The hospital wrapped her ankle, put it on ice, gave her a raft of painkillers, and kept her overnight “for observation,” though Maryam was fairly certain the police had asked them to hold her.
Her parents hadn’t yet been to visit her, and she was shocked at how much she wanted to see her mother right now. Even if she yelled at Maryam about finding a husband, she’d also stroke her hair and cry all over her and make her feel that somebody liked her. Maryam had told the nurse on duty that she wanted to see her mother.
The policewoman standing next to the nurse had said, “Not just yet.” Which seemed like a bad sign.
Maryam wasn’t sure how much trouble she was in. While she knew she ought to try to sleep, she couldn’t, and lay in the hospital bed staring up at the ceiling. She was completely unable to remember why she had started all this exhibitionist business in the first place. It had seemed like such fun. She was an idiot.
Close to suppertime, the door opened, and Maryam was all ready to demand that the nurse, or policewoman, or whoever it was, let her mother come see her. But the visitor was none of these.
He was a middle-aged man wearing a nondescript suit with an old-fashioned hat tucked low on his head. The skin of his face had a strange quality to it, a kind of flat, matte look that didn’t seem natural, and he wore gloves. For a moment, he seemed to be studying her, his brow furrowed skeptically. He stepped forward, carefully shutting the door behind him. She shrank back against the bed, growing increasingly uneasy.
“Miss Shahidi,” he said finally. “A very impressive bit of spectacle.”
“I wonder if I could ask you what you hoped to accomplish? You didn’t seem to have any particular goal in mind on any of your outings except causing chaos. Which you succeeded at, I must admit.”
“You didn’t answer my question.”
He ducked his gaze, chuckling lightly. “Be patient, we’ll get to that momentarily. May I make an observation first? You wanted to be seen. You wanted to be noticed. But you didn’t necessarily want to cause trouble, or even be identified. With a power such as yours, you could have robbed banks, destroyed power lines, any and all matter of destruction and disturbance. But you didn’t. Also, I speculate that you’ve had these abilities for a number of years. Onset came at puberty, yes?”
She thought that was a rhetorical question, but he waited for her answer, and she felt the heat of a blush on her cheeks. “Yes.”
“So the timing wasn’t random. You waited until after you’d taken your A-level examinations before starting these escapades. Whatever happened would not affect your exams or the results. From this I infer that you care about your future and don’t want to damage your prospects.”
She’d thought she was just blowing off steam after exams. Working out all that stress. But he was right. It had been safer, doing this after exams were done.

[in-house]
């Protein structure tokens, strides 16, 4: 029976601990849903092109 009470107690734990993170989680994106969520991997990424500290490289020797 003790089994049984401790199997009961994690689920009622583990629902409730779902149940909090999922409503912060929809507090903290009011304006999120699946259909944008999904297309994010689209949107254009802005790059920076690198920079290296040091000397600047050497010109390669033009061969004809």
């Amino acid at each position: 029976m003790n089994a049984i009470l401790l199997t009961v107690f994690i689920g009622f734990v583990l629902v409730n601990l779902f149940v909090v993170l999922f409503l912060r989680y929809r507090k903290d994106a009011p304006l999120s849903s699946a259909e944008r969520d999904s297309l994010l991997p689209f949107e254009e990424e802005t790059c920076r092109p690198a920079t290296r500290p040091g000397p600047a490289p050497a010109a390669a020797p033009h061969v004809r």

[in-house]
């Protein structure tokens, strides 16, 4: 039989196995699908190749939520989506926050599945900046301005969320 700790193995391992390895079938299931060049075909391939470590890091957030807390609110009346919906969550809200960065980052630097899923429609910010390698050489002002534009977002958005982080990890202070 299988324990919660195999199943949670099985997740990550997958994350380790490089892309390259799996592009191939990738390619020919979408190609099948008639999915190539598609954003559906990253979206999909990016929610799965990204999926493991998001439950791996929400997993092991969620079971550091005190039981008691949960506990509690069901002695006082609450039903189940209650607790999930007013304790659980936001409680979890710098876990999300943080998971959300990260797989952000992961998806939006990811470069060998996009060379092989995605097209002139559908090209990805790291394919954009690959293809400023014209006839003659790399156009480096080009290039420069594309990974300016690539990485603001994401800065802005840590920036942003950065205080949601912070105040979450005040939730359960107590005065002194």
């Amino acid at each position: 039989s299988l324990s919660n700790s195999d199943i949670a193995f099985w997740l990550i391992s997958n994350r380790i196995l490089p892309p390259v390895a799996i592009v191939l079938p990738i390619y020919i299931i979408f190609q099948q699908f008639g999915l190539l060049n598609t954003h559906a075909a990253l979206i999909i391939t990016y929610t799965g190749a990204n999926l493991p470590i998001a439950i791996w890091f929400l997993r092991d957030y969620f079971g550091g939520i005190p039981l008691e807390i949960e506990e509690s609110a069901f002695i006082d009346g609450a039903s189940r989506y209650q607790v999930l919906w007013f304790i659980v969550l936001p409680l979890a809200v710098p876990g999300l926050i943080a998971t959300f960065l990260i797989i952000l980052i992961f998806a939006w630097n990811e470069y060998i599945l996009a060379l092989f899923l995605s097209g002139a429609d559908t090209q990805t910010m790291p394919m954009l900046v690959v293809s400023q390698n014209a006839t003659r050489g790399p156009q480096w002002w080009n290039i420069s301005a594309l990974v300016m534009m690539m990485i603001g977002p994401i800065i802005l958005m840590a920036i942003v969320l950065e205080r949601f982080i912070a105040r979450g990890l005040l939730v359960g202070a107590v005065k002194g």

“Oh, I have your results, by the way,” he said, offhand.
“We’re not supposed to see them until next week. How did you—” He raised an amused eyebrow and smiled thinly, as if to say what a foolish question that was. She snuggled back against the pillow and crossed her arms. The man waited calmly. Finally, she couldn’t stand it any longer. “So how did I do?”
“You did very well, Miss Shahidi. You’re a smart girl. Surely you’ve guessed by now that I represent a government agency that seeks out talents like yours. You seem like someone who might appreciate the chance to use your abilities for a higher purpose. To help people and your country, rather than simply make a scene that will be forgotten when the next new spectacular ace comes along.”
“The government? The British colonialist government?” she scoffed, trying to poke him, to get a rise out of him.
“Ah, a crusader.” He smiled, unperturbed. “I’m simply presenting alternatives. And letting you know that I could put in a word. If you had your eye on, say, Oxford or Cambridge. There are doors that could be made to open.” He gave a noncommittal shrug.
“And what would you want from me in exchange?” she asked.
“You are still technically underage, so I can’t officially make any offers, and I can’t hold you to any promises you might make now. But let’s say in exchange for my good word, you will be open to meeting with me or one of my colleagues when you’ve finished your degree. My card.”
He walked to the bed and held out a business card. Of course she took it, how could she not? It was expensive-looking, cream-coloured card stock with an embossed royal seal on the left and lettering in a subdued, professional typeface to the right: alan turing, enigma, order of the silver helix. And a phone number.
A higher purpose. Was he joking? No, he wasn’t. One of her A-levels was in history. She knew the name Alan Turing and exactly who he was.
“Lovely meeting you, Miss Shahidi,” he said.
“Yeah,” she said a little breathlessly. “Same.”
He opened the door, but paused and turned back around. “Oh, and you’ll need to come up with a better name than the Towering Teenager. Do think about that over the next year or so.”
The door shut, and the room fell suddenly, deeply quiet. Maryam could hear the blood rushing in her ears. She considered her future. And what else she might grow into.
“Grow” copyright © 2022 by Carrie Vaughn
Art copyright © 2022 by